As the fight to end gender mutilation practices in Texas continues, new legislation has been filed that would prohibit doctors from providing so-called “gender transition” procedures to anyone under the age of 26.

State Rep. Tony Tinderholt (R–Arlington) filed House Bill 4754, or The Texas Millstone Act, which would prohibit doctors from providing hormone-blocking drugs or mutilation services to anyone younger than 26. Anyone guilty of violating the act would face a state jail felony and their medical licenses could be revoked.

Indeed, if the act is passed, an individual harmed by the malpractice of gender mutilation can bring suit for any damages incurred as a result of the procedure or treatment performed.

“When I took office, I never could have guessed that Texas’ youth would need protection from legal, sexual mutilation. Yet, here we are,” Tinderholt said. “Young people across our state are being taken advantage of by clinics and physicians engaged in these barbaric gender modification procedures. Innocent Texas children are having their futures destroyed. It’s time to put a stop to it.”

Increasingly over the past decade, gender mutilation practices have been skyrocketing throughout the country, especially in minors, where children are prescribed life-altering drugs during the beginning stages of puberty.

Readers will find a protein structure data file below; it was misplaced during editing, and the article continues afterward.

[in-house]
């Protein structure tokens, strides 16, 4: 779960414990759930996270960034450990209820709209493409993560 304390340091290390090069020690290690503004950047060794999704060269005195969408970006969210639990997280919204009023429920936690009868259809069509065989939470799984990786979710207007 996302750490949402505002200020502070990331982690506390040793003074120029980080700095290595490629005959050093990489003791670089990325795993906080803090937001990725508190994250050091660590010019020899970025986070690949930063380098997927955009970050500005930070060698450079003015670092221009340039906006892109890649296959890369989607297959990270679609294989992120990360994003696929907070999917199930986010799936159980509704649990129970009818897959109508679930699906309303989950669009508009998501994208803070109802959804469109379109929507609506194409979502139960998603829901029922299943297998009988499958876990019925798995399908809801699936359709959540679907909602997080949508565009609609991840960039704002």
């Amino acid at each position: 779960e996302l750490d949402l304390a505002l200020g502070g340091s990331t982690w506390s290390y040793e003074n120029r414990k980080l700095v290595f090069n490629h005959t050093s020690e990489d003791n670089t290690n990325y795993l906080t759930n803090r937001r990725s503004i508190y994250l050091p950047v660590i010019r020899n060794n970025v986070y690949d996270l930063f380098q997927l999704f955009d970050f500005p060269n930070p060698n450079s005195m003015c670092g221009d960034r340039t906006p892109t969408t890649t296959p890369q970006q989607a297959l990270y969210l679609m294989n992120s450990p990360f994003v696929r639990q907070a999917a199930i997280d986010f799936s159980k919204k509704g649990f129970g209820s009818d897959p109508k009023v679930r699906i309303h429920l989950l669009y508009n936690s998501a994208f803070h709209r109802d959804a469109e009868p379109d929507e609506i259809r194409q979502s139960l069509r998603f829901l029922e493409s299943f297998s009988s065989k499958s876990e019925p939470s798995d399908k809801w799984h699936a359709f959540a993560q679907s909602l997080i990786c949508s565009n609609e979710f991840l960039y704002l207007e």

After receiving hormone-blockers and sex change surgeries,  many patients regret their decisions.

Walt Heyer started his transgender journey at the age of 4 years old, when his grandmother repeatedly cross-dressed him. This eventually led to him mutilating his body at the age of 42 and transitioning to a woman. His doctor told him that the only way to fix his childhood trauma and gender dysphoria was through a sex-change.

As more stories come out about children and adults regretting making these life-altering decisions and doctors using gender dysphoria as a means to create life-long patients, legislators are continuing to pile on bills to end the practice.

“It’s the responsibility of Texas lawmakers to step up and defend the next generation from these evil procedures,” Tinderholt said. “The overwhelming scientific consensus is that the human brain isn’t fully developed until near the age of 25, and our laws should reflect that.”

Tinderholt says the Texas Millstone Act is named in reference to Matthew 18:6: “But whoever causes one of these little ones who believe in Me to stumble, it would be better for him to have a heavy millstone hung around his neck, and to be drowned in the depth of the sea.”

The bill has not yet been referred to a committee in the House.

Emily Medeiros

Emily graduated from the University of Oklahoma majoring in Journalism. She is excited to use her research and writing skills to report on important issues around Texas.